According to the example shown in the drawing each hub 17 bears 6 pins 18 equally divided around its circumference and when the wheels 2 would have a circumference of e.g. 36 cm six ribs will be shaped at equal distances from each other on a marking strip length of 36 cm. Other proportions may be obtained by changing out the wheels for other ones with another diameter, by changing the number of pins or by inserting a variator gear box between the axle 16 and the hubs 17. The marking substance within the box 1 may be separated from driving parts by arranging an inner housing enclosing the hubs and end parts of lever arm 12, the portion of this arm leaving this inner housing being led through a slit therein provided with a sealing.
It is of advantage to use a greater length of the slit for a given width of the marking strip and at the same time to change the direction of outflow of the marking material, making it possible to use less viscous material as the outflow is made slower because a given volume per time unit will flow out through a longer slit and because the change in direction will increase inner friction between the mass particles. For this purpose the position of the slide and the length of side and bottom walls may be chosen so as to obtain an oblique position of the slide 4 and thereby for the discharge slit with respect to the direction of movement of the storage carriage 1 as indicated by a chain line in FIG. 1. The same result may be obtained, however, by using a corrugated plate at least for the lower part 22 of the slide 4 and cutting of the trailing edge of the bottom 5 along a corresponding line as shown in FIGS. 1 and 2. Of course the top of the waves extending each at one side of the plane 4 should be covered in order to prevent streaming out of marking material through these top ends of the corrugated slide part 22. Also the ribs shaped upon the marking strip will then run along a corrugated line in their longitudinal direction and when desired the overall direction of each rib may include an angle with the direction P1 if at the same time the measure as indicated hereabove by the chain line of FIG. 1 is taken. These measures bring not only wellknown advantages as to the reflection of the light from traffic vehicles, but in the execution of the present method they allow an outflow of material with lower velocities (as above explained) in order to maintain steep rib slopes even with low viscosities of the marking material. Also by the fact that at least substantial portions of the slide 4 above the discharge slit are receding sideways the carrying away of material from the ribs by the lower edge of the slide 4 on its forward movement is restricted and at the same time the sliding of the substantially obliquely positioned slide wall portions cause a smoothing of the rib surfaces at the rib front sides.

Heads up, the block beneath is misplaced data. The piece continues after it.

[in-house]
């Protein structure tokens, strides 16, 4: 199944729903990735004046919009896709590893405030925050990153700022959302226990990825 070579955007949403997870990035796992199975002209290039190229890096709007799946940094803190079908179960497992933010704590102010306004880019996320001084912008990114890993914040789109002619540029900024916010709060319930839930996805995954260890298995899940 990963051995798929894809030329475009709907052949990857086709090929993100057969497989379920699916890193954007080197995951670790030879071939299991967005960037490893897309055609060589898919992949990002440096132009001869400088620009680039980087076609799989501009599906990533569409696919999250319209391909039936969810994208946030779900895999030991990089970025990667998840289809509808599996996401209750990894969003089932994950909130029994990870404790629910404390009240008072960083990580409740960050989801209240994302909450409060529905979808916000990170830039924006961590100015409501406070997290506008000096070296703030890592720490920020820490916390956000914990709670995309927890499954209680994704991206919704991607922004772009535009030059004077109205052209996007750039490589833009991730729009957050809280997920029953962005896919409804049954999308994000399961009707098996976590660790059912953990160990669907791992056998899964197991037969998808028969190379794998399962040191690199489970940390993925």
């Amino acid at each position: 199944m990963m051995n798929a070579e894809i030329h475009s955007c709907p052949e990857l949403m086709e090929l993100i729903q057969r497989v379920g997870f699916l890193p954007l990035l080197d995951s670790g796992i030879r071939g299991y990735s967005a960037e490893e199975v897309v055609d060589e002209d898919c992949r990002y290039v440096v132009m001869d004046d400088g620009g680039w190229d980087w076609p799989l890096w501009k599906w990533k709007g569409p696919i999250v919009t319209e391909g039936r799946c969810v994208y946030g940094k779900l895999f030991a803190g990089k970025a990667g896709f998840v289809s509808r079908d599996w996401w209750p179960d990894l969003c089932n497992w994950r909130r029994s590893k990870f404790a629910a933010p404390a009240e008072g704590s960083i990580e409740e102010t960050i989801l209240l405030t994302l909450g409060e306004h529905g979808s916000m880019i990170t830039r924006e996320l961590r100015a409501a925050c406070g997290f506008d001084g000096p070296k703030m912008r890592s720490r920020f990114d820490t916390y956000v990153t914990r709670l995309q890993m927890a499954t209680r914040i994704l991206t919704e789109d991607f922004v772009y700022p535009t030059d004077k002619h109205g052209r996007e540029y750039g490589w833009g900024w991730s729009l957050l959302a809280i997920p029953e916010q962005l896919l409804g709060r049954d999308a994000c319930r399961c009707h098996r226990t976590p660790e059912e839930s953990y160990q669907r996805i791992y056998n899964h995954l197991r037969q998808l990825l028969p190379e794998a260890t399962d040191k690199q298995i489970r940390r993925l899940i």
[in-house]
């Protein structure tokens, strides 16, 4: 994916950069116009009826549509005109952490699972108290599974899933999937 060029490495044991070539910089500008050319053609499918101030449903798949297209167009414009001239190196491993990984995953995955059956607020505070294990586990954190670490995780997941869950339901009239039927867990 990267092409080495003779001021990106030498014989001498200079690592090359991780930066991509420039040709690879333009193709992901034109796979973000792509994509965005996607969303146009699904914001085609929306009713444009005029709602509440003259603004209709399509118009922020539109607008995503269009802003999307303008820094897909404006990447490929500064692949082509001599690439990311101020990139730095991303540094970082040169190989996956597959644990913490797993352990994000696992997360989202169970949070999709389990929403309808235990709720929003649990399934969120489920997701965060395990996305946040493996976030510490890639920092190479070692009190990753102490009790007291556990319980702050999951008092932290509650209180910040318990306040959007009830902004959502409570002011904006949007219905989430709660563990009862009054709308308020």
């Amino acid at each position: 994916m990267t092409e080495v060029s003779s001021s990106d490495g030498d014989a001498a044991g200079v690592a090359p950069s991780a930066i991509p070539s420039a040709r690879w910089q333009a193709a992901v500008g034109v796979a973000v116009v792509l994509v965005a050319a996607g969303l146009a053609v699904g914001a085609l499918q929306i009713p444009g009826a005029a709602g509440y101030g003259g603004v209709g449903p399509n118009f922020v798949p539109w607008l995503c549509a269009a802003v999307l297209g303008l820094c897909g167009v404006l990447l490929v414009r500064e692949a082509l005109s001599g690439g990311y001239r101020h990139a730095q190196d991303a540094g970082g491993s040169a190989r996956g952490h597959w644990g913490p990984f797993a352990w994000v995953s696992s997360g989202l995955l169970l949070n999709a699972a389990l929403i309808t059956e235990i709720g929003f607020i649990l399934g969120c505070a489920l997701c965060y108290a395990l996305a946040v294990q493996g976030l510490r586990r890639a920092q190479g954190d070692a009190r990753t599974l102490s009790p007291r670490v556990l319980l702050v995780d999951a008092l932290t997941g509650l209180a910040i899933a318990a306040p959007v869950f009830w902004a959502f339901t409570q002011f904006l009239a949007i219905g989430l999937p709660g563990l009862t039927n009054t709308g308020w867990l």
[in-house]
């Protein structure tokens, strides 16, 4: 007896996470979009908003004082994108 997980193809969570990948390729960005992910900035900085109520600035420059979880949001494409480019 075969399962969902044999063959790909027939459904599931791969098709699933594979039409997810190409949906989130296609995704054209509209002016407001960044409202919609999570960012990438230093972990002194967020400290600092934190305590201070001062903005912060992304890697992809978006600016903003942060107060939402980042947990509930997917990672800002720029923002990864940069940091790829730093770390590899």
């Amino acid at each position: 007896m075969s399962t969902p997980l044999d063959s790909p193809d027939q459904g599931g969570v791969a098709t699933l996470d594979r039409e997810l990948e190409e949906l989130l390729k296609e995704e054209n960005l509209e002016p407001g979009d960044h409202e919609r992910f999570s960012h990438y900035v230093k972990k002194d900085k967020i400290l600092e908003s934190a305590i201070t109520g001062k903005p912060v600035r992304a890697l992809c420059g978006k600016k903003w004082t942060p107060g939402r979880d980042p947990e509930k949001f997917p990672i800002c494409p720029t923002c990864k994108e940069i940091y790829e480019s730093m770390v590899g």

Where the expression "corrugated" is used the spirit of the considered measure includes a "meandering" line comprising straight portions interconnected at rounded meeting corners.
FIG. 3 illustrates (vide in FIG. 1 the part built on to the outer side of the lower slide portion 22 as indicated by a chain line) that the slide 4 may be partly executed as a flat box into which a medium, e.g. heated air, may be supplied through a connector pipe 24. This medium streams out through a gauze covered opening 23 at the lower edge of the slide 4 upon the surface of the material flowing out through the discharge slit of the storage box 1.
By these means the hardening of thermosetting plastics can be accelerated by means of heated air or the outflow of viscous thermoplastic material may be improved, and eventually the formation of lumps at the lower edge of the slide 4 may be prevented thereby. Depending on the marking material to be used it is also made possible by these means to supply a cooling medium on the surface of the marking strip or to supply hardening means to the said surface.